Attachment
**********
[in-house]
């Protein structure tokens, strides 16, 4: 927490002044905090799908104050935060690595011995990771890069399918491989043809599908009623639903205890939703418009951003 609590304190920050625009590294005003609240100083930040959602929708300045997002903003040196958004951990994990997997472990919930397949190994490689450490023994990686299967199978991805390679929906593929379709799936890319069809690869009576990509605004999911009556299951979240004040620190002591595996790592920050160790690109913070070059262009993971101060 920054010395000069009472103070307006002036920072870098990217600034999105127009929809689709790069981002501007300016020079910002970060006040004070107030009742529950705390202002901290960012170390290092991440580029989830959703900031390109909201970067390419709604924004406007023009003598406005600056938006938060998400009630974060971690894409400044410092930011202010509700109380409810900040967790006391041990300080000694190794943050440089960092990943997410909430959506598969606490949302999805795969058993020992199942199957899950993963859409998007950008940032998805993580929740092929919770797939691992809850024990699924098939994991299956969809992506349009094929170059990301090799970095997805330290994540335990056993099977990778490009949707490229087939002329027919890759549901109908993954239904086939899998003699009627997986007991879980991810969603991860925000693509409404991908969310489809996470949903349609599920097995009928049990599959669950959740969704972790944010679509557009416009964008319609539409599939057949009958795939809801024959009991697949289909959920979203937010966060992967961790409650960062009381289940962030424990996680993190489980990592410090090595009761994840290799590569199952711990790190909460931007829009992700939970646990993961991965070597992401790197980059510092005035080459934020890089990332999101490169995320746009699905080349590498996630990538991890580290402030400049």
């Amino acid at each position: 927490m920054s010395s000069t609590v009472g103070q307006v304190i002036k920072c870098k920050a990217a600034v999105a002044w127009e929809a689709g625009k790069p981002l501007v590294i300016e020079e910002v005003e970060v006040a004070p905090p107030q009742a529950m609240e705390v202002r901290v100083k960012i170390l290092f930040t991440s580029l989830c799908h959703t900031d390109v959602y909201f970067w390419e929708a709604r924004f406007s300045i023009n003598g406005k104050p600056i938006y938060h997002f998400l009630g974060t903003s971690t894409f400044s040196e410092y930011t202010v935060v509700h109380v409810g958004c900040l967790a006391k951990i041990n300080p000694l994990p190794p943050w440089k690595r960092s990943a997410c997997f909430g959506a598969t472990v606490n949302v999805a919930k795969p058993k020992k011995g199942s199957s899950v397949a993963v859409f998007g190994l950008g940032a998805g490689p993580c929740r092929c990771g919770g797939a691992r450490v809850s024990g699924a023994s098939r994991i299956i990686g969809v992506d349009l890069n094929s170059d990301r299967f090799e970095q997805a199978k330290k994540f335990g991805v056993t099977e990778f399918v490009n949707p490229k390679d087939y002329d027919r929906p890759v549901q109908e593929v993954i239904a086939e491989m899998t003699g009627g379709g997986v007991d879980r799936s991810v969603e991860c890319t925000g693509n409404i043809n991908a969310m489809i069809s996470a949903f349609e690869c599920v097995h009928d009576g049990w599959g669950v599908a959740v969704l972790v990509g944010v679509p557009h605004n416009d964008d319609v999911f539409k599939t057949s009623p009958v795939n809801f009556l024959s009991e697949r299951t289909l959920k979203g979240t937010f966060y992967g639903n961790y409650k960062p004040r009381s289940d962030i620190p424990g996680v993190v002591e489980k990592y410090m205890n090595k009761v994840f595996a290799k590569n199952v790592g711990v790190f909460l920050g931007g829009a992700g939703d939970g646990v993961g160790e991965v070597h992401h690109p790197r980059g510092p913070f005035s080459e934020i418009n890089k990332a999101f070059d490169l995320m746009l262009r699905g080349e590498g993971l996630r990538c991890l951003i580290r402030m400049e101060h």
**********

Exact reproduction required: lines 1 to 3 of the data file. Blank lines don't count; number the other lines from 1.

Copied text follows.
[in-house]
């Protein structure tokens, strides 16, 4: 927490002044905090799908104050935060690595011995990771890069399918491989043809599908009623639903205890939703418009951003 609590304190920050625009590294005003609240100083930040959602929708300045997002903003040196958004951990994990997997472990919930397949190994490689450490023994990686299967199978991805390679929906593929379709799936890319069809690869009576990509605004999911009556299951979240004040620190002591595996790592920050160790690109913070070059262009993971101060 920054010395000069009472103070307006002036920072870098990217600034999105127009929809689709790069981002501007300016020079910002970060006040004070107030009742529950705390202002901290960012170390290092991440580029989830959703900031390109909201970067390419709604924004406007023009003598406005600056938006938060998400009630974060971690894409400044410092930011202010509700109380409810900040967790006391041990300080000694190794943050440089960092990943997410909430959506598969606490949302999805795969058993020992199942199957899950993963859409998007950008940032998805993580929740092929919770797939691992809850024990699924098939994991299956969809992506349009094929170059990301090799970095997805330290994540335990056993099977990778490009949707490229087939002329027919890759549901109908993954239904086939899998003699009627997986007991879980991810969603991860925000693509409404991908969310489809996470949903349609599920097995009928049990599959669950959740969704972790944010679509557009416009964008319609539409599939057949009958795939809801024959009991697949289909959920979203937010966060992967961790409650960062009381289940962030424990996680993190489980990592410090090595009761994840290799590569199952711990790190909460931007829009992700939970646990993961991965070597992401790197980059510092005035080459934020890089990332999101490169995320746009699905080349590498996630990538991890580290402030400049």
């Amino acid at each position: 927490m920054s010395s000069t609590v009472g103070q307006v304190i002036k920072c870098k920050a990217a600034v999105a002044w127009e929809a689709g625009k790069p981002l501007v590294i300016e020079e910002v005003e970060v006040a004070p905090p107030q009742a529950m609240e705390v202002r901290v100083k960012i170390l290092f930040t991440s580029l989830c799908h959703t900031d390109v959602y909201f970067w390419e929708a709604r924004f406007s300045i023009n003598g406005k104050p600056i938006y938060h997002f998400l009630g974060t903003s971690t894409f400044s040196e410092y930011t202010v935060v509700h109380v409810g958004c900040l967790a006391k951990i041990n300080p000694l994990p190794p943050w440089k690595r960092s990943a997410c997997f909430g959506a598969t472990v606490n949302v999805a919930k795969p058993k020992k011995g199942s199957s899950v397949a993963v859409f998007g190994l950008g940032a998805g490689p993580c929740r092929c990771g919770g797939a691992r450490v809850s024990g699924a023994s098939r994991i299956i990686g969809v992506d349009l890069n094929s170059d990301r299967f090799e970095q997805a199978k330290k994540f335990g991805v056993t099977e990778f399918v490009n949707p490229k390679d087939y002329d027919r929906p890759v549901q109908e593929v993954i239904a086939e491989m899998t003699g009627g379709g997986v007991d879980r799936s991810v969603e991860c890319t925000g693509n409404i043809n991908a969310m489809i069809s996470a949903f349609e690869c599920v097995h009928d009576g049990w599959g669950v599908a959740v969704l972790v990509g944010v679509p557009h605004n416009d964008d319609v999911f539409k599939t057949s009623p009958v795939n809801f009556l024959s009991e697949r299951t289909l959920k979203g979240t937010f966060y992967g639903n961790y409650k960062p004040r009381s289940d962030i620190p424990g996680v993190v002591e489980k990592y410090m205890n090595k009761v994840f595996a290799k590569n199952v790592g711990v790190f909460l920050g931007g829009a992700g939703d939970g646990v993961g160790e991965v070597h992401h690109p790197r980059g510092p913070f005035s080459e934020i418009n890089k990332a999101f070059d490169l995320m746009l262009r699905g080349e590498g993971l996630r990538c991890l951003i580290r402030m400049e101060h």